Leaders 'scarcely trying' to tackle Third World issues

World leaders are making woeful progress in their 15-year mission to tackle poverty, hunger, disease, war and terrorism, according to a damning report released last night.

Attempts to drive up standards of education, protect the environment and ensure basic human rights around the globe have also fallen flat, it says.

At the United Nations Millennium summit in September 2000, heads of government agreed a detailed plan to tackle the problems that have paralysed much of the Third World. But in a damning critique last night, the World Economic Forum (WEF), a Geneva-based foundation, said governments were too often "scarcely trying" to match their words with action.

Forty experts rated the world's progress towards its goal by issuing a report card showing a score out of 10 in seven categories ranging from poverty to human rights. They handed out a score of three or four in each area, indicating that the world was making barely a third of the effort needed to hit the UN's "modest" targets.

Among its grimmest discoveries is that the proportion of hungry people is likely to increase in the Middle East, sub-Saharan Africa and south Asia by 2015. A "devastating" 800 million people go regularly without food around the world, including a third of pre-school age children in developing nations, the WEF said. More than half the world's countries will fail to provide universal primary education by 2015, following a shortfall in the financial donations required to hit the target.

The HIV/Aids epidemic is "outstripping the bubonic plague of medieval Europe as the most deadly pandemic in history". The first report by the WEF's Global Governance Initiative also warned that there was little evidence that the world was making a "serious effort" to cut greenhouse gas emissions.

It did, however, point to more optimistic signs including China's success in dealing with poverty and sharp increases in cash spent on tackling malaria.

On security, no new civil wars broke out and there has been a fall in the numbers of continuing conflicts between and within states, the report said.

The number of terrorist incidents has been tending downward over the past 10 years even though the number of victims rose sharply because of the 11 September attacks on the US. But those remaining security problems are particularly threatening, in particular the growth of international terrorist networks and the risk of nuclear proliferation. Many experts are concerned about the threat to civil liberties posed by governments cracking down on terrorism, the WEF's report said.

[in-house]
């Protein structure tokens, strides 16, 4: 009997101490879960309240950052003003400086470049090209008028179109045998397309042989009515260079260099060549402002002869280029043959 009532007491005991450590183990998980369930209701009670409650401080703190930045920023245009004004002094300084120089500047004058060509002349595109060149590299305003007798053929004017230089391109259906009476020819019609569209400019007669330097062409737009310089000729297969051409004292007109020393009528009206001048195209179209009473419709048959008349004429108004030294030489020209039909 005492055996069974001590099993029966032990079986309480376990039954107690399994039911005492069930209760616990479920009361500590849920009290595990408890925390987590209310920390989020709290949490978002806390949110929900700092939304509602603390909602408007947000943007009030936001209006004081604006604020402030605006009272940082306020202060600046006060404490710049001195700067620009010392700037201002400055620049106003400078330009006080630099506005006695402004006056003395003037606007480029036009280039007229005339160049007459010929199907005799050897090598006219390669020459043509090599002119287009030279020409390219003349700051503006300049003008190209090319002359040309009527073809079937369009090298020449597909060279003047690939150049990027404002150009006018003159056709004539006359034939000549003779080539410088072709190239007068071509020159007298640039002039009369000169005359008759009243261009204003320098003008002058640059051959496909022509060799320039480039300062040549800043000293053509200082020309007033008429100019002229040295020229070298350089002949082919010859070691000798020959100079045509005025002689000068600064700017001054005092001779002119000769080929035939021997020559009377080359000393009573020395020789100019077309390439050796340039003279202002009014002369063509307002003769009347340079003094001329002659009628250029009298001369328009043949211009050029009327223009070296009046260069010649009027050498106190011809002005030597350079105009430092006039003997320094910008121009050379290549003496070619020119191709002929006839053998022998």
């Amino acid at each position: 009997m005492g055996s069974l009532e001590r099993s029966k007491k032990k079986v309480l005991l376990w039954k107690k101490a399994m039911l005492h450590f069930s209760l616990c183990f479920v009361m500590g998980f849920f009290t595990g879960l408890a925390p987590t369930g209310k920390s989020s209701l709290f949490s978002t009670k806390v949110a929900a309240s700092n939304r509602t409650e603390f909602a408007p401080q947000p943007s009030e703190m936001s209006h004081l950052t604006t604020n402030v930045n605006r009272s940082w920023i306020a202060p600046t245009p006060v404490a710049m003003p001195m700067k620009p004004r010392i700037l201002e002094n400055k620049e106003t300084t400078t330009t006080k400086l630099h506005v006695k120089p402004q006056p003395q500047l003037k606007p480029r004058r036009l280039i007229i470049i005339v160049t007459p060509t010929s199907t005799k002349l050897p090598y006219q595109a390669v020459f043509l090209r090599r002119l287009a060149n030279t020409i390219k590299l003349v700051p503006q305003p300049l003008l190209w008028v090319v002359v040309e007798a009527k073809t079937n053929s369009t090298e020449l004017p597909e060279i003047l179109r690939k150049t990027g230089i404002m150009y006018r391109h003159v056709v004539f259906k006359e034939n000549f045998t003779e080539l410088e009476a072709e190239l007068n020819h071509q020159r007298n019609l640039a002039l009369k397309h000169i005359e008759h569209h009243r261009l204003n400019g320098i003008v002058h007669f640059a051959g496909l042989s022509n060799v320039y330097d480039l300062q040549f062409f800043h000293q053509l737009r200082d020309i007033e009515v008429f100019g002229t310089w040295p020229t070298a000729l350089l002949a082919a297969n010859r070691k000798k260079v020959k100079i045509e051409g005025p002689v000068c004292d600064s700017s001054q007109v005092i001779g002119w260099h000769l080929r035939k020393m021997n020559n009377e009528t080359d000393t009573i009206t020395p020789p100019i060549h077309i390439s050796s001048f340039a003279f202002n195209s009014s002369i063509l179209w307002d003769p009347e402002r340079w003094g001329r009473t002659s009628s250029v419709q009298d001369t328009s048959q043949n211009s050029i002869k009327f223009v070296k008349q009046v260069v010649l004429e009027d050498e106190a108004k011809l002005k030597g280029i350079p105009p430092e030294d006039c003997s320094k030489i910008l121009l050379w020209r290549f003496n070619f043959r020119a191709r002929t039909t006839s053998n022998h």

Richard Samans, the head of the WEF's Global Institute for Partnership and Governance, said: "Although the 'headline' findings are disappointing, it does at least point the way to how improvements can be made." Mary Robinson, the former president of the Irish Republic and now executive director of theWEF's Ethical Globalization Initiative, said "internationally agreed targets must be considered simultaneously" in order to "achieve human dignity for all."

THE CONCLUSIONS

Peace & Security

Goal: End war, eliminate weapons of mass destruction, act against terrorism.

Progress: War in Iraq; hostilities in Afghanistan, Ethiopia-Eritrea, India-Pakistan, Israel-Palestine; efforts against terrorism "not very successful".

Score: 3/10

Poverty

Goal: Halve number of people whose daily income is less than $1 between 1990 and 2015.

Progress: "Spectacular" success in China, but number in "desperate poverty" increasing in much of Africa, South Asia and Latin America.

Score: 4/10

Hunger

Goal: Halve number of people suffering hunger by 2015.

Progress: 800 million people don't have enough to eat. Middle East, sub-Saharan Africa and South Asia will not hit target.

Score: 3/10

Education

Goal: Ensure all children receive primary schooling; eliminate disparity between boys' and girls' access to education.

Progress: At least 96 countries not on course to hit primary target.

Score: 3/10

Health

Goal: Reverse spread of HIV/AIDS and malaria; reduce by two-thirds under-five mortality rate and deaths in child-birth by three-quarters.

Progress: Predicted 45 million new HIV/AIDS infections by 2010.

Score: 4/10

Environment

Goal: Halve numbers with access to clean water and sanitation; stabilise greenhouse gas emissions.

Progress: Global warming continues; Kyoto protocol has not been ratified.

Score: 3/10

Human Rights

Goal: End torture; promote law and order and freedom of information.

Progress: Feared erosion of civil liberties since war on terrorism launched; severe abuse of workers' rights "common.

Score: 3/10

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